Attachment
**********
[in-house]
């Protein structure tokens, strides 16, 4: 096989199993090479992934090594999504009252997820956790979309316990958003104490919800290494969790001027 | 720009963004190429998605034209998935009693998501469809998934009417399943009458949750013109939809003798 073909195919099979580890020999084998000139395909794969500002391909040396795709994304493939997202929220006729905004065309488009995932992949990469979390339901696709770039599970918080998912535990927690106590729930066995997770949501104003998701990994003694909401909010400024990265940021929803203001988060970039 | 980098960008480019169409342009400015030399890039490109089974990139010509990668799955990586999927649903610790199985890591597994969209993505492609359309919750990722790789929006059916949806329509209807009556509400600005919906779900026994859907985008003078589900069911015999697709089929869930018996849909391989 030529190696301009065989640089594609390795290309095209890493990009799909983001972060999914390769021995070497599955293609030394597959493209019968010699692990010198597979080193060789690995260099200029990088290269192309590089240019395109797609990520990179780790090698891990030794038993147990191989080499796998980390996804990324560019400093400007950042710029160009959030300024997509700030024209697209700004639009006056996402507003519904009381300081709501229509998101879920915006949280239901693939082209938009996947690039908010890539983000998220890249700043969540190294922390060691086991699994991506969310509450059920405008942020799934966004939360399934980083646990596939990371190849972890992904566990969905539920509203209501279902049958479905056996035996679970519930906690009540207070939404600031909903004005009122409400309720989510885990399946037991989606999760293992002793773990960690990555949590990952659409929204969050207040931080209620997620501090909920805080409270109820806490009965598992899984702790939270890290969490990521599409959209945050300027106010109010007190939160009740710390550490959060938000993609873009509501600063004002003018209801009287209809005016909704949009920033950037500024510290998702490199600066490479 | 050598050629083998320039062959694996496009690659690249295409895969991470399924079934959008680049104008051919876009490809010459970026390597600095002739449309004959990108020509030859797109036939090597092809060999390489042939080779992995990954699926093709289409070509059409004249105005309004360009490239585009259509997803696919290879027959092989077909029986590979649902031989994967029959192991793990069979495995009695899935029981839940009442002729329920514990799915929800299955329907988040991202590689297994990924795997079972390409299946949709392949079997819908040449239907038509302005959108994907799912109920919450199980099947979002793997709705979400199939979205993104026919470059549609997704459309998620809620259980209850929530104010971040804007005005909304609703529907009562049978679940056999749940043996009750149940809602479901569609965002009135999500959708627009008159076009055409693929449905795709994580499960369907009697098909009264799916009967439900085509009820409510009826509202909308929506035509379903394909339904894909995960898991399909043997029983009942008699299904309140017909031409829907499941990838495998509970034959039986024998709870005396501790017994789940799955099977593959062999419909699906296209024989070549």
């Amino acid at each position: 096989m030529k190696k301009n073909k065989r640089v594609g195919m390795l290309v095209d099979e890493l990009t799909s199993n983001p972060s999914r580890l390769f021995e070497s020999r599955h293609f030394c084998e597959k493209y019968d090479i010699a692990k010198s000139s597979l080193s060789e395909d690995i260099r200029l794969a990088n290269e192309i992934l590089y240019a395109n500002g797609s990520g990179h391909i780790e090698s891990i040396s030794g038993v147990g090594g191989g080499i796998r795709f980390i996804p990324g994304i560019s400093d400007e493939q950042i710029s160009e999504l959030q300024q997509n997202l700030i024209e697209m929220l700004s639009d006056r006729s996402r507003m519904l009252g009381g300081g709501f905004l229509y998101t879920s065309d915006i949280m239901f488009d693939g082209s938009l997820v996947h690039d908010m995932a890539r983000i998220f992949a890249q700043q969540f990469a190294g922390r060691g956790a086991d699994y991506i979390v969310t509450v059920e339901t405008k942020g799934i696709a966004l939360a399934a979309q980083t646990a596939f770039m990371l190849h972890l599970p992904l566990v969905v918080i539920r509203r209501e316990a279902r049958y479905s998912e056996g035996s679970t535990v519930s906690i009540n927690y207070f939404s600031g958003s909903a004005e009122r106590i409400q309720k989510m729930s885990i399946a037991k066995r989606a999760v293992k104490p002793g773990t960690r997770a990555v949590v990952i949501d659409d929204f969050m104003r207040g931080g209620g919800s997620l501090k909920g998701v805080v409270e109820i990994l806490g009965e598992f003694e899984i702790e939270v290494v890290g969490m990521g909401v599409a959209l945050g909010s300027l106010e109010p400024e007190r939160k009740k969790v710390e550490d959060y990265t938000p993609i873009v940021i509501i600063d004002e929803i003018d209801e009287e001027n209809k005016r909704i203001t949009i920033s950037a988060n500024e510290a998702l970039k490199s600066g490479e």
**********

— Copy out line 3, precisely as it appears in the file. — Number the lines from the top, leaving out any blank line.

């Amino acid at each position: 096989m030529k190696k301009n073909k065989r640089v594609g195919m390795l290309v095209d099979e890493l990009t799909s199993n983001p972060s999914r580890l390769f021995e070497s020999r599955h293609f030394c084998e597959k493209y019968d090479i010699a692990k010198s000139s597979l080193s060789e395909d690995i260099r200029l794969a990088n290269e192309i992934l590089y240019a395109n500002g797609s990520g990179h391909i780790e090698s891990i040396s030794g038993v147990g090594g191989g080499i796998r795709f980390i996804p990324g994304i560019s400093d400007e493939q950042i710029s160009e999504l959030q300024q997509n997202l700030i024209e697209m929220l700004s639009d006056r006729s996402r507003m519904l009252g009381g300081g709501f905004l229509y998101t879920s065309d915006i949280m239901f488009d693939g082209s938009l997820v996947h690039d908010m995932a890539r983000i998220f992949a890249q700043q969540f990469a190294g922390r060691g956790a086991d699994y991506i979390v969310t509450v059920e339901t405008k942020g799934i696709a966004l939360a399934a979309q980083t646990a596939f770039m990371l190849h972890l599970p992904l566990v969905v918080i539920r509203r209501e316990a279902r049958y479905s998912e056996g035996s679970t535990v519930s906690i009540n927690y207070f939404s600031g958003s909903a004005e009122r106590i409400q309720k989510m729930s885990i399946a037991k066995r989606a999760v293992k104490p002793g773990t960690r997770a990555v949590v990952i949501d659409d929204f969050m104003r207040g931080g209620g919800s997620l501090k909920g998701v805080v409270e109820i990994l806490g009965e598992f003694e899984i702790e939270v290494v890290g969490m990521g909401v599409a959209l945050g909010s300027l106010e109010p400024e007190r939160k009740k969790v710390e550490d959060y990265t938000p993609i873009v940021i509501i600063d004002e929803i003018d209801e009287e001027n209809k005016r909704i203001t949009i920033s950037a988060n500024e510290a998702l970039k490199s600066g490479e």